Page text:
If there are officials and business people who frown on the District's sidewalk merchants because they consider them to be nuisances and a drain on established shops, then a stroll in mid- town Manhattan is in order. The merchants don't stand politely behind their products there. It is not unusual for one to follow you for half a block as he tries to persuade you to buy his wares. On another corner, one might find a young man hawking sophisticated calculators for $15 apiece as he scans the streets for police who might be curious about how he acquired them.
For the most part, the men and women who sell their products on Washington's streets are an orderly group who do not harass pedestrians. For the most part, their vending stands are orderly and do not inhibit movement on the city's sidewalks. One then must wonder why city officials have decided to make their way of earning money so much more difficult. New sidewalk vending regulations began this week. Some of those new standards, such as raising license and bonding fees and placing limits on the amount of space vendors can take up on sidewalks, are reasonable. New regulations prohibiting stands near Metro subway entrances, fire hydrants and sidewalk grates will prevent congestion at those locations. But sidewalk selling is hardly a lucrative profession, and some new rules, such as those requiring specially made carts of pressure- treated lumber and elaborate color schemes, are unreasonable. One particular merchant who sells jewelry said that the new cart cost $700. City officials could have come up with regulations on aesthetically pleasing stands without posing such strict and unnecessary guidelines.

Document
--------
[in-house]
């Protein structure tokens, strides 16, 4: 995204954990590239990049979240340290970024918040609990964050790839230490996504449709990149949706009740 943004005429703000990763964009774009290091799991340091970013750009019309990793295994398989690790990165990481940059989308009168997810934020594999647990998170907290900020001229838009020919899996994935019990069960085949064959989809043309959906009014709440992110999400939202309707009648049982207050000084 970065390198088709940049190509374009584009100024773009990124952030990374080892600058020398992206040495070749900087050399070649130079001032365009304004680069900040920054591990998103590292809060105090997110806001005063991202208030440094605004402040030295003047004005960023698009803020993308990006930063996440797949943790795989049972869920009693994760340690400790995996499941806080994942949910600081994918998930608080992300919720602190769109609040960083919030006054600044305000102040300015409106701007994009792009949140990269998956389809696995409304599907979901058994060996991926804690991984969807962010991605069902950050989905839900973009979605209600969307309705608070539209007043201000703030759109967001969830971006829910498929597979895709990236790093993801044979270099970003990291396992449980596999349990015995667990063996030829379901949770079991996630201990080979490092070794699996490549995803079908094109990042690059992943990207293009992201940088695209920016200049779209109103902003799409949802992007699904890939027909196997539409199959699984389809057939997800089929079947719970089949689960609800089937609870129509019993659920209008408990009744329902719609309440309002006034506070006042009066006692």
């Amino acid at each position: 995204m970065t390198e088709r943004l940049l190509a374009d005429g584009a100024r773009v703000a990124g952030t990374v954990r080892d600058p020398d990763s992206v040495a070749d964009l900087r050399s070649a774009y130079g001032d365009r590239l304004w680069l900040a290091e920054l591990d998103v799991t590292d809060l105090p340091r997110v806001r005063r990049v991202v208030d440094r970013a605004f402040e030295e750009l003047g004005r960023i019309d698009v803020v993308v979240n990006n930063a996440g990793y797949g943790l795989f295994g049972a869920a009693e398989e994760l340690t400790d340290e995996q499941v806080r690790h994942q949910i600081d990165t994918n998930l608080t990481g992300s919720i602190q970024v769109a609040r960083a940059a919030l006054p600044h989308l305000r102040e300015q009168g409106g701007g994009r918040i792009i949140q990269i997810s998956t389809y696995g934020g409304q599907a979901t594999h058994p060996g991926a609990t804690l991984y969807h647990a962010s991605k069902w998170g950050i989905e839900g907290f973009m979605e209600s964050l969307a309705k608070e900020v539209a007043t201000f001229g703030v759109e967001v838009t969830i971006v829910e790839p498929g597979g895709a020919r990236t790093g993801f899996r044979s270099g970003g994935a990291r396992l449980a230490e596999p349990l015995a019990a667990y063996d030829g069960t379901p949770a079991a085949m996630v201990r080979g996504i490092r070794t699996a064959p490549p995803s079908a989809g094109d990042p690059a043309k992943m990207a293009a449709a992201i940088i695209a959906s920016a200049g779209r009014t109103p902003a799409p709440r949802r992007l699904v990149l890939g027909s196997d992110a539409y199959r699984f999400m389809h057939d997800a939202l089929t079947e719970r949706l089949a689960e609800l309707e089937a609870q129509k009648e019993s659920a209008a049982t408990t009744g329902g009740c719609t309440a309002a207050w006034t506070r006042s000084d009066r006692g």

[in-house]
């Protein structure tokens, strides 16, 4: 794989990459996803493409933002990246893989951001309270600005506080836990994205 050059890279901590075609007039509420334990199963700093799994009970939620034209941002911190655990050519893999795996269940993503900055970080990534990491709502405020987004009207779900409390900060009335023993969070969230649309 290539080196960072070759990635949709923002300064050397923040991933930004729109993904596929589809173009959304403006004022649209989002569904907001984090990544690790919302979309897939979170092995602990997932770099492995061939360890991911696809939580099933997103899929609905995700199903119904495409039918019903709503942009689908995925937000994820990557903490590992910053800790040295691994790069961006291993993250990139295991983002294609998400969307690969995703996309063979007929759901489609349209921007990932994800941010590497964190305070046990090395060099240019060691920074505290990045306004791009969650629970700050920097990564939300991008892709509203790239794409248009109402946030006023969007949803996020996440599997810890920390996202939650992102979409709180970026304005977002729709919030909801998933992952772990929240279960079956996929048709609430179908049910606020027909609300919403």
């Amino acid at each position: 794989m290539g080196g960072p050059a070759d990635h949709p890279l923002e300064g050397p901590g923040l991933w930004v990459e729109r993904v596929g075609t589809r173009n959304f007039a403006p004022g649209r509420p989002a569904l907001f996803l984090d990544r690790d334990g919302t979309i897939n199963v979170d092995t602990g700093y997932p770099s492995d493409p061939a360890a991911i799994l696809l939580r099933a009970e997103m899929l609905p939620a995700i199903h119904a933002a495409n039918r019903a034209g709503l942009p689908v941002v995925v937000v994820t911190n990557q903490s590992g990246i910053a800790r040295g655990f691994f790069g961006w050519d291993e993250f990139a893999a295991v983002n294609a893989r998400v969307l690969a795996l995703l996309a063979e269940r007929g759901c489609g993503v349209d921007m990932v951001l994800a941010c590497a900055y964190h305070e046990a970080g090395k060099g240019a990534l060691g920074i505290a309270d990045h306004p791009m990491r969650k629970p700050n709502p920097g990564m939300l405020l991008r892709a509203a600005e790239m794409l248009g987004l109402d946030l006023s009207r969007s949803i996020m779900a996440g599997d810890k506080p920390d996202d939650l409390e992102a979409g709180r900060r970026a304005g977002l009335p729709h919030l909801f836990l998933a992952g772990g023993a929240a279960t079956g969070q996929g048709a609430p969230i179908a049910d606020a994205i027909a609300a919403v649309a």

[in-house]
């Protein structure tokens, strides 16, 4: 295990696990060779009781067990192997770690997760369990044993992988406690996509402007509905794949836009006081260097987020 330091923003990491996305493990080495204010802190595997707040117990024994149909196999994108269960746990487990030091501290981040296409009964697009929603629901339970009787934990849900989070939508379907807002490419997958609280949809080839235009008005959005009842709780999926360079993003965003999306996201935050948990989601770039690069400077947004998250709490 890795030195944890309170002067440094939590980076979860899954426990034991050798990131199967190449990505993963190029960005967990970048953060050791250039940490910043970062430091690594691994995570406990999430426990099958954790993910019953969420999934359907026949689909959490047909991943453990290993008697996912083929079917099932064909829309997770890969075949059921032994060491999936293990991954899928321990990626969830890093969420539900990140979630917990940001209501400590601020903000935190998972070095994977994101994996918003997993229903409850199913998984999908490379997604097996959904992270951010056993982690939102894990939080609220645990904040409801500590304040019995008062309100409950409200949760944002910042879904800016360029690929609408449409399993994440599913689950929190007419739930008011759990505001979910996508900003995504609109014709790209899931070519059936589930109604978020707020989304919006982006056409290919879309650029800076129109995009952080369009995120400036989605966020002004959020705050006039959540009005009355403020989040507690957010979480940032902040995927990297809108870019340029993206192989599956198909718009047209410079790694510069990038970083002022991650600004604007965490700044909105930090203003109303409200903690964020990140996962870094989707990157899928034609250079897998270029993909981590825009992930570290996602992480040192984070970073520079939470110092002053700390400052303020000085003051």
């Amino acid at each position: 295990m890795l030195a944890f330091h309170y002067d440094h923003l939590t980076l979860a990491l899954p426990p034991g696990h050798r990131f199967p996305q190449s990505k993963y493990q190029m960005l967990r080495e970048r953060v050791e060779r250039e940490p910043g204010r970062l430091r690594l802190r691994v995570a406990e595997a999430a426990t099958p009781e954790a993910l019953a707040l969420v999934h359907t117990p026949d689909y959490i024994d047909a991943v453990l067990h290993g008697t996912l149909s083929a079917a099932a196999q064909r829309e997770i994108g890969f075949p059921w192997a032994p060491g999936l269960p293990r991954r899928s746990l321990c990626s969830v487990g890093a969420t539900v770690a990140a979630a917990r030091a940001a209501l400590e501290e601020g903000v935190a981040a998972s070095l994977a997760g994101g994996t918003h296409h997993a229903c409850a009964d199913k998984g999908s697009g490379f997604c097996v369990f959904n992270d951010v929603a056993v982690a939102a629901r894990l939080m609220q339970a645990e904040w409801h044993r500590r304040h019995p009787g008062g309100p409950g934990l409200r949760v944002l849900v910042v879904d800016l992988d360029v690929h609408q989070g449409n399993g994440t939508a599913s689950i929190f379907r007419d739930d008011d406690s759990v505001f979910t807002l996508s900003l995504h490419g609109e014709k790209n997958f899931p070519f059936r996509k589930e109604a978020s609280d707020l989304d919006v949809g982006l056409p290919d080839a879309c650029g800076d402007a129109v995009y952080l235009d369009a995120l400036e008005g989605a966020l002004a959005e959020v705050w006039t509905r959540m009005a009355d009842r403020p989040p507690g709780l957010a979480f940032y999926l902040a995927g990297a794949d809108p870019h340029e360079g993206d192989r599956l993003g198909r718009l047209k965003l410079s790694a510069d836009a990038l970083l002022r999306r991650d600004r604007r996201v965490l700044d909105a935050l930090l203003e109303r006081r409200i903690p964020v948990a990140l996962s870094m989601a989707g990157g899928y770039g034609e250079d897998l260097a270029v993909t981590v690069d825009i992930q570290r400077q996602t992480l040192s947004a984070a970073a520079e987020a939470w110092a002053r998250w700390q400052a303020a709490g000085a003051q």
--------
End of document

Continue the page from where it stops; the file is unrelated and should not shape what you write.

Other regulations severely, and perhaps arbitrarily, limit the kinds of goods that sidewalk merchants can sell. Most manufactured goods will not be allowed, but handbags, handmade items, umbrellas, souvenirs and ready-to-eat foods are allowed. The District has also decided to slash the number of vending licenses it will approve, from 5,200 to about 4,200.
Established businesses may have some legitimate concern over the possibility that sidewalk vendors have been taking away some of their sales. The city also has a right to determine what street vendors can and cannot do. City officials are giving the vendors 30 days to comply with the new rules, but the standards go too far in regulating people who might be hard- pressed to find another way to earn a living.